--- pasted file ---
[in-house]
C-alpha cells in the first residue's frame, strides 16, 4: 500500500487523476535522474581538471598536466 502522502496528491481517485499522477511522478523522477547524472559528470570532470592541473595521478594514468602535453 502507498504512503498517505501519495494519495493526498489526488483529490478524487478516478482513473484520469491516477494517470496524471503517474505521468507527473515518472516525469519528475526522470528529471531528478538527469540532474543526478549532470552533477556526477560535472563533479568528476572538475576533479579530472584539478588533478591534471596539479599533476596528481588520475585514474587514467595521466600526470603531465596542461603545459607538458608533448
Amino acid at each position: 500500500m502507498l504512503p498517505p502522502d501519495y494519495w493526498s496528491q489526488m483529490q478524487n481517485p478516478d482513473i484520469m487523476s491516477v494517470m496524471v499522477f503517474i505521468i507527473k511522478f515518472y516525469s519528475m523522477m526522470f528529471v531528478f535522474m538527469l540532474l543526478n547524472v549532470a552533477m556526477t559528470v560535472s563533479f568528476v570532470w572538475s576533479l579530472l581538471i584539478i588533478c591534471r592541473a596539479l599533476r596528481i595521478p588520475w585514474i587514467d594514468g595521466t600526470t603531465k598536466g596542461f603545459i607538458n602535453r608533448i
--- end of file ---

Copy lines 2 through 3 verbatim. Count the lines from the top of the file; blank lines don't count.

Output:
C-alpha cells in the first residue's frame, strides 16, 4: 500500500487523476535522474581538471598536466 502522502496528491481517485499522477511522478523522477547524472559528470570532470592541473595521478594514468602535453 502507498504512503498517505501519495494519495493526498489526488483529490478524487478516478482513473484520469491516477494517470496524471503517474505521468507527473515518472516525469519528475526522470528529471531528478538527469540532474543526478549532470552533477556526477560535472563533479568528476572538475576533479579530472584539478588533478591534471596539479599533476596528481588520475585514474587514467595521466600526470603531465596542461603545459607538458608533448
Amino acid at each position: 500500500m502507498l504512503p498517505p502522502d501519495y494519495w493526498s496528491q489526488m483529490q478524487n481517485p478516478d482513473i484520469m487523476s491516477v494517470m496524471v499522477f503517474i505521468i507527473k511522478f515518472y516525469s519528475m523522477m526522470f528529471v531528478f535522474m538527469l540532474l543526478n547524472v549532470a552533477m556526477t559528470v560535472s563533479f568528476v570532470w572538475s576533479l579530472l581538471i584539478i588533478c591534471r592541473a596539479l599533476r596528481i595521478p588520475w585514474i587514467d594514468g595521466t600526470t603531465k598536466g596542461f603545459i607538458n602535453r608533448i